Background: A beneficial effect of regional anesthesia on cancer related outcome in various solid tumors has been proposed. The data on prostate cancer is conflicting and reports on long-term cancer specific survival are lacking.
Methods: In a retrospective, single-center study, outcomes of 148 consecutive patients with locally advanced prostate cancer pT3/4 who underwent retropubic radical prostatectomy (RRP) with general anesthesia combined with intra- and postoperative epidural analgesia (n=67) or with postoperative ketorolac-morphine analgesia (n=81) were reviewed. The median observation time was 14.00 years (range 10.87-17.75 yrs). Biochemical recurrence (BCR)-free, local and distant recurrence-free, cancer-specific, and overall survival were estimated using the Kaplan-Meier technique. Multivariate Cox proportional-hazards regression models were used to analyze clinicopathologic variables associated with disease progression and death.
Results: The survival estimates for BCR-free, local and distant recurrence-free, cancer-specific survival and overall survival did not differ between the two groups (P=0.64, P=0.75, P=0.18, P=0.32 and P=0.07). For both groups, higher preoperative PSA (hazard ratio (HR) 1.02, 95% confidence interval (CI) 1.01-1.02, P<0.0001), increased specimen Gleason score (HR 1.24, 95% CI 1.06-1.46, P=0.007) and positive nodal status (HR 1.66, 95% CI 1.03-2.67, P=0.04) were associated with higher risk of BCR. Increased specimen Gleason score predicted death from prostate cancer (HR 2.46, 95% CI 1.65-3.68, P<0.0001).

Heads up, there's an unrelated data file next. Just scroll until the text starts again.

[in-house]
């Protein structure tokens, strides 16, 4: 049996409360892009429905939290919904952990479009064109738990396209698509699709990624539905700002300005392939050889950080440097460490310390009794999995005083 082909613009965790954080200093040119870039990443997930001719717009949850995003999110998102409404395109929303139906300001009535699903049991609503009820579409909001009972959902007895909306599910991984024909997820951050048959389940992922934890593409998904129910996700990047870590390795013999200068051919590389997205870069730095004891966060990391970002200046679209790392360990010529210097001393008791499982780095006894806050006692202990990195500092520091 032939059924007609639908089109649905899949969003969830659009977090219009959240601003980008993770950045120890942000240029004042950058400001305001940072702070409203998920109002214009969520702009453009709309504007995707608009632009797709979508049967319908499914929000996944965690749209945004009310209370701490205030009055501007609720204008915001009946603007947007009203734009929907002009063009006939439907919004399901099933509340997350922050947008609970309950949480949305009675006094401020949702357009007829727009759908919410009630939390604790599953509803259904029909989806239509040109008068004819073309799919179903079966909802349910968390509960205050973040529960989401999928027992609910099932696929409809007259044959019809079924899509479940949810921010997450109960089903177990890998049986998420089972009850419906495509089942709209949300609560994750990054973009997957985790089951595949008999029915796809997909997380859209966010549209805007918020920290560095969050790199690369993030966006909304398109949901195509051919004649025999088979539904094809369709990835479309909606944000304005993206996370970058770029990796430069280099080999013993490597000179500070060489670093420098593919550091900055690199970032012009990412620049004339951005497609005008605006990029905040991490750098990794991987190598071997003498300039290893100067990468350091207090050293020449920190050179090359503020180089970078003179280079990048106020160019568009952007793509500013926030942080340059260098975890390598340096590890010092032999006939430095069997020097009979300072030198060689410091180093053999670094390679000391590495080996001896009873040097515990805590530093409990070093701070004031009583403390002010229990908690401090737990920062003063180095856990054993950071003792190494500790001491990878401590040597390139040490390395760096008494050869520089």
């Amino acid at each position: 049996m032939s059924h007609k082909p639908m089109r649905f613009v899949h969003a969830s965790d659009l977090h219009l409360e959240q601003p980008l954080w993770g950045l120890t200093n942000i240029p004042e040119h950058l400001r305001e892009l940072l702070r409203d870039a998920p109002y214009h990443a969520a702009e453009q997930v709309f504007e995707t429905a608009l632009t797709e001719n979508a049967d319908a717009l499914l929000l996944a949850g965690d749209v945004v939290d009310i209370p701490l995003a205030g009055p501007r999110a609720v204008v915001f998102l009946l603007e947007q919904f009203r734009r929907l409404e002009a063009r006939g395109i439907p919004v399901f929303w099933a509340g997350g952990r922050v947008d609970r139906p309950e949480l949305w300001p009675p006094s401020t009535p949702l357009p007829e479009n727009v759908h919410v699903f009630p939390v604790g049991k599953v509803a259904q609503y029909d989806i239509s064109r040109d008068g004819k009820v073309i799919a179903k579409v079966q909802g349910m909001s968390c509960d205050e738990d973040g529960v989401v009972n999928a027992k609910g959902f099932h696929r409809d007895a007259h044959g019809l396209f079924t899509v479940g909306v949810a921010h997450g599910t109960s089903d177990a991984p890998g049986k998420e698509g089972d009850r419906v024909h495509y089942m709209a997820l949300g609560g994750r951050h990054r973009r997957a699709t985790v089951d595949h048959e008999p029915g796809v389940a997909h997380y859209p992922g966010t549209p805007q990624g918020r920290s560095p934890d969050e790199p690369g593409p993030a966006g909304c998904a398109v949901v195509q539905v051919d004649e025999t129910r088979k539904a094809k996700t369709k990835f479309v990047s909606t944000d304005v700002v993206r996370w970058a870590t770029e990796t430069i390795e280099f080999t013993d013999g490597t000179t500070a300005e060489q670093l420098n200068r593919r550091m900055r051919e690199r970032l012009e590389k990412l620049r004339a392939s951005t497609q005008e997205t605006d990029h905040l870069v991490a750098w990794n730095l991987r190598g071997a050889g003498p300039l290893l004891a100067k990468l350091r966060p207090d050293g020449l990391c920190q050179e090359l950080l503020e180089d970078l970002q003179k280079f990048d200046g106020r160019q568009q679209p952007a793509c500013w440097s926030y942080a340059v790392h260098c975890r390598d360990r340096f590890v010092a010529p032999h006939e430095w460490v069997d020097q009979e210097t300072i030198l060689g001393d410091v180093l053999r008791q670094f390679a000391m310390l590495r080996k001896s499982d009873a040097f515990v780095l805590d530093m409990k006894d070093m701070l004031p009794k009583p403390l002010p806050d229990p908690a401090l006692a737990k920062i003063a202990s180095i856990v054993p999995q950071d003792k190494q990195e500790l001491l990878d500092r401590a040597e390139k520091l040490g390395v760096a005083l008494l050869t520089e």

Conclusions: General anaesthesia combined with epidural analgesia did not reduce the risk of cancer progression or improve survival after RRP for prostate cancer in this group of patients at high risk for disease progression with a median observation time of 14.00 yrs.